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Fast multidimensional algorithms for the Julia language.

This package provides macros that currently appear to be the most performant way to implement numerous multidimensional algorithms in Julia.

NEWS: Cartesian is in Base, and backwards compatibility

If you're using at least a pre-release version of Julia 0.3, I recommend using the version in base, which you can access with using Base.Cartesian. I also recommend the base documentation.

At this point, the best purpose for this package is to provide a base-compatible implementation of Cartesian for Julia 0.2. This was implemented in the the 0.2 release of this package. Unfortunately, this changed several features, including the naming convention for variables (from i1 to i_1). If you directly use these names (most likely, you do not), this will break your code. Sorry about that. You can either pin the package at the 0.1.5 release, or make changes in your code.

Legacy documentation

The following documentation applies only for this package's 0.1 series. Use the Julia documentation if you are using a more recent version of this package.


In practice, Cartesian effectively introduces a separate "dialect" of Julia. There is reason to hope that the main language will eventually support much of this functionality, and if/when that happens some or all of this should become obsolete. In the meantime, this package appears to be the most powerful way to write efficient multidimensional algorithms.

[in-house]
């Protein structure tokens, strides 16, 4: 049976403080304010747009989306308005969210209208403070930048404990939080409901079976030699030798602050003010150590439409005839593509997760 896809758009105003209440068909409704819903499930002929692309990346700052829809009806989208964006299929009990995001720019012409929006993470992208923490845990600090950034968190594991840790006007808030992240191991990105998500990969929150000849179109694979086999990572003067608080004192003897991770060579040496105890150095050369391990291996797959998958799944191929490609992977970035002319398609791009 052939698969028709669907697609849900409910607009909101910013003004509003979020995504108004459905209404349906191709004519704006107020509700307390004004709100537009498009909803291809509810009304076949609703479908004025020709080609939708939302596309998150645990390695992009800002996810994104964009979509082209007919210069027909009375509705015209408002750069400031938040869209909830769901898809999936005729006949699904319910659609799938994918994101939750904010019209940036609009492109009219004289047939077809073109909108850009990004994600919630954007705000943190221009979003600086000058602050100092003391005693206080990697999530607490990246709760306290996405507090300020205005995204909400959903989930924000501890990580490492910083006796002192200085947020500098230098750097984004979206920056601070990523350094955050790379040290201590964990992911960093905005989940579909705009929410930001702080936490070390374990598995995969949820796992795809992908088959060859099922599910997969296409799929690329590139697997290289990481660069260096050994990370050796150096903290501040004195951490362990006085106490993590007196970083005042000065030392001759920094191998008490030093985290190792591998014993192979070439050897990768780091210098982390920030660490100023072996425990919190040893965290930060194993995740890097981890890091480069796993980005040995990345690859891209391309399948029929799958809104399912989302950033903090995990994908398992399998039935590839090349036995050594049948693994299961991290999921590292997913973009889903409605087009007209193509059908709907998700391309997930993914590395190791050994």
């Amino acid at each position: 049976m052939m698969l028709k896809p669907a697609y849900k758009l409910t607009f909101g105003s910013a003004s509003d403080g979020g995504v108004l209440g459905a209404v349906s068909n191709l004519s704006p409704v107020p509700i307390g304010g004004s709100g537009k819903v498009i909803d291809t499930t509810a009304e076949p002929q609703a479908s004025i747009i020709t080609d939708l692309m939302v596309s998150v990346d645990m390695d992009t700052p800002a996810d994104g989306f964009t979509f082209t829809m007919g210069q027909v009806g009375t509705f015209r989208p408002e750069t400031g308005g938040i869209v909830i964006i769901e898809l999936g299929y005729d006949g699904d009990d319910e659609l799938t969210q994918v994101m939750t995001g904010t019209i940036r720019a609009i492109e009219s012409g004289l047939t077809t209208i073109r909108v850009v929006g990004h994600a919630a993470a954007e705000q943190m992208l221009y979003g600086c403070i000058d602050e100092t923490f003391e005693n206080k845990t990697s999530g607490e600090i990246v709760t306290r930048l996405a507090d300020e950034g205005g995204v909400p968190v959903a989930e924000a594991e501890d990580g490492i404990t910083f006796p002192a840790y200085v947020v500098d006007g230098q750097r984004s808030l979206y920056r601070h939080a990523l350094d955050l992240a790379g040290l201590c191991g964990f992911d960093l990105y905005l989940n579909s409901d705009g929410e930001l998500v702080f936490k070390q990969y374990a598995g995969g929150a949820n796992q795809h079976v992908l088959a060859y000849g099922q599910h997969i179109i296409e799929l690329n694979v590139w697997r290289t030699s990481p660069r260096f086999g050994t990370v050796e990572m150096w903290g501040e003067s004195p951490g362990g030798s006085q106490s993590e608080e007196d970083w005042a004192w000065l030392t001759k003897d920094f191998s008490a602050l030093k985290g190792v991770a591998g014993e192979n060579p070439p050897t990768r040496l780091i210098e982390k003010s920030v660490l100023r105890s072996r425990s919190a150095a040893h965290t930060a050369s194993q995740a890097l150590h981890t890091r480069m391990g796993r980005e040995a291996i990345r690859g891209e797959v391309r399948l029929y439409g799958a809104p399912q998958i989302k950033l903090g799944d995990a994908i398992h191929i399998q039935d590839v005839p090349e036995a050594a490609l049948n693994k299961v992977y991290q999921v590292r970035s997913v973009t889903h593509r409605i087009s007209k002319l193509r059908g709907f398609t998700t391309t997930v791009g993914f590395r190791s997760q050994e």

Install with the package manager, Pkg.add("Cartesian").

Principles of usage

Most macros in this package work like this:

@nloops 3 i A begin
    s += @nref 3 A i

which generates the following code:

for i3 = 1:size(A,3)
    for i2 = 1:size(A,2)
        for i1 = 1:size(A,1)
            s += A[i1,i2,i3]

The (basic) syntax of @nloops is as follows:

  • The first argument must be an integer (not a variable) specifying the number of loops.
  • The second argument is the symbol-prefix used for the iterator variable. Here we used i, and variables i1, i2, i3 were generated.
  • The third argument specifies the range for each iterator variable. If you use a variable (symbol) here, it's taken as 1:size(A,dim). More flexibly, you can use the anonymous-function expression syntax described below.
  • The last argument is the body of the loop. Here, that's what appears between the begin...end.

There are some additional features described below.

@nref follows a similar pattern, generating A[i1,i2,i3] from @nref 3 A i. The general practice is to read from left to right, which is why @nloops is @nloops 3 i A expr (as in for i2 = 1:size(A,2), where i2 is to the left and the range is to the right) whereas @nref is @nref 3 A i (as in A[i1,i2,i3], where the array comes first).

If you're developing code with Cartesian, you may find that debugging is made easier when you can see the generated code. This is possible via the (unexported) underscore-function variants:

julia> Cartesian._nref(3, :A, :i)
:($(Expr(:escape, :(A[i1,i2,i3]))))

and similarly for Cartesian._nloops.

There are two additional important general points described below.

Supplying the dimensionality from functions